Harvard Civil Rights-Civil Liberties Law Review

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After more than 1,100 law professors sent an open letter opposing the nomination of Senator Jeff Sessions for Attorney General, many received something wholly unexpected in return: open records requests

Last month, State Attorney Aramis Ayala, who represents the Orlando area counties, announced that she would not be seeking the death penalty in the prosecution of Markeith Loyd. Loyd was charged

Guest post by Harmann Singh. Harmann is a first-year student at Harvard Law School and is interested in civil rights and criminal justice reform. He received a B.A. in Math and

In February, Florida enacted a new death penalty statute that resolved the constitutional issues the U.S. Supreme Court found in 2016. Even with this reinstatement, one state’s attorney, Aramis D. Ayala, said

An idyllic hilltop retreat, where I spent four years of my life, has turned, it seems, into a national battleground.  A controversial speaker, a campus protest, an injured professor, and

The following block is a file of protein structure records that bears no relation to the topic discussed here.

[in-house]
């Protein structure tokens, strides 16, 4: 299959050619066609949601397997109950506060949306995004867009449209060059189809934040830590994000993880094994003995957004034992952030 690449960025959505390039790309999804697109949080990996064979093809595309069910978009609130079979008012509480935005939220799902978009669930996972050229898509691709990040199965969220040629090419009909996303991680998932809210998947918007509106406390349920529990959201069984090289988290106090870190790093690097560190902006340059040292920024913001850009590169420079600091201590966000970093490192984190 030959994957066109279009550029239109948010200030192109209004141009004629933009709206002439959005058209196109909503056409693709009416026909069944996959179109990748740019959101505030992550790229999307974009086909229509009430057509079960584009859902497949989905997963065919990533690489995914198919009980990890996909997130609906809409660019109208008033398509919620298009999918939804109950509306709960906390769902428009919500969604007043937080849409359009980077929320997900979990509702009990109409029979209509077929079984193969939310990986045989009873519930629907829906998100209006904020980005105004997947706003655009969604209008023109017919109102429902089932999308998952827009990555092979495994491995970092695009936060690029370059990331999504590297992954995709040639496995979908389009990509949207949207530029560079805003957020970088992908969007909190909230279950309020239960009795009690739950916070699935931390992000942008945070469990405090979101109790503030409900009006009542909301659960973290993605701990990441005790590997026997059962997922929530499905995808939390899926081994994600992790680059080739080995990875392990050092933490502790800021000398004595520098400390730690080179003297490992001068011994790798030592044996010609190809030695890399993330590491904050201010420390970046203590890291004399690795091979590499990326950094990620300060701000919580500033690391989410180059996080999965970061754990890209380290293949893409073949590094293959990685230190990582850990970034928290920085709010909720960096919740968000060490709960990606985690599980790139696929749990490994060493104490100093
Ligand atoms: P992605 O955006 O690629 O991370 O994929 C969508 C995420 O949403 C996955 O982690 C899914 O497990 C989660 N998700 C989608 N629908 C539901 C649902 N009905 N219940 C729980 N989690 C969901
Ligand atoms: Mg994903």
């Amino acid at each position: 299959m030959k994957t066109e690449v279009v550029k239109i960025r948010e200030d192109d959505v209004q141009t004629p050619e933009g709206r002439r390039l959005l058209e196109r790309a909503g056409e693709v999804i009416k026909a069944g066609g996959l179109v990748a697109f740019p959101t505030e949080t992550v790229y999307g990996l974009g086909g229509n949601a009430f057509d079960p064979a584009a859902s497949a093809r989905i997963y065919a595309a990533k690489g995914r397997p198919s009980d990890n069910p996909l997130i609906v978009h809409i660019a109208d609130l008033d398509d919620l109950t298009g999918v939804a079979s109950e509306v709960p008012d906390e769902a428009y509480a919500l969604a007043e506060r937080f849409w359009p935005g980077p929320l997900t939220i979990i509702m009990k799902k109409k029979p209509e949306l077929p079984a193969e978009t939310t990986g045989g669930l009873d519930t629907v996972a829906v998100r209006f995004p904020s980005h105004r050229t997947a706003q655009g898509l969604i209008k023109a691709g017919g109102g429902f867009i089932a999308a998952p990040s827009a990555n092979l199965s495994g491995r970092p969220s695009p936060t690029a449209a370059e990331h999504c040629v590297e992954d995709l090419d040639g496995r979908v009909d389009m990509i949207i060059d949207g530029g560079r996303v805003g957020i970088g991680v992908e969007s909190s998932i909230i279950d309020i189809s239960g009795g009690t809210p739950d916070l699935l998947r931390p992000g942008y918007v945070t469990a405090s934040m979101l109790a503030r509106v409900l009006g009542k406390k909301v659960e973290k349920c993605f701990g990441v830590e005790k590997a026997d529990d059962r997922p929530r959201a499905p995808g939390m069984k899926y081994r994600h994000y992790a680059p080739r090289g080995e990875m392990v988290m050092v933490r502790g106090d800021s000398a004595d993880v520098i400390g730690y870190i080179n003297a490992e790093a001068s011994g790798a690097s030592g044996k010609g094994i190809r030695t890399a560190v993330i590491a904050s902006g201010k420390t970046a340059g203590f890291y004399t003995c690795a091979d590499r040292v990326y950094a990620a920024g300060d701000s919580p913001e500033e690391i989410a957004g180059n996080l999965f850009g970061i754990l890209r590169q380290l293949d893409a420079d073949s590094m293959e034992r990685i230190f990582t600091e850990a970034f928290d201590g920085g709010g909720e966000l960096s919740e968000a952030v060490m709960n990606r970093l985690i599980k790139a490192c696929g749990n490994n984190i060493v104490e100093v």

To reverse a conviction or capital sentence based on ineffective assistance of counsel, a defendant must meet the two-prong standard set out in Strickland v. Washington. The standard requires a

Last month, in a case that made nationwide news, an undocumented transgender woman went to an El Paso courthouse to seek a protective order against her ex-boyfriend. A few hours

Guest post by Professor Carrie Leonetti.* Professor Leonetti is a professor of criminal and constitutional law at the University of Oregon School of Law and the Director of the Oregon

Ahmad Bright was sixteen years old when he was involved in the shooting death of 19-year-old Corey Davis in 2006.[1] In one sense, Ahmad was the last person you would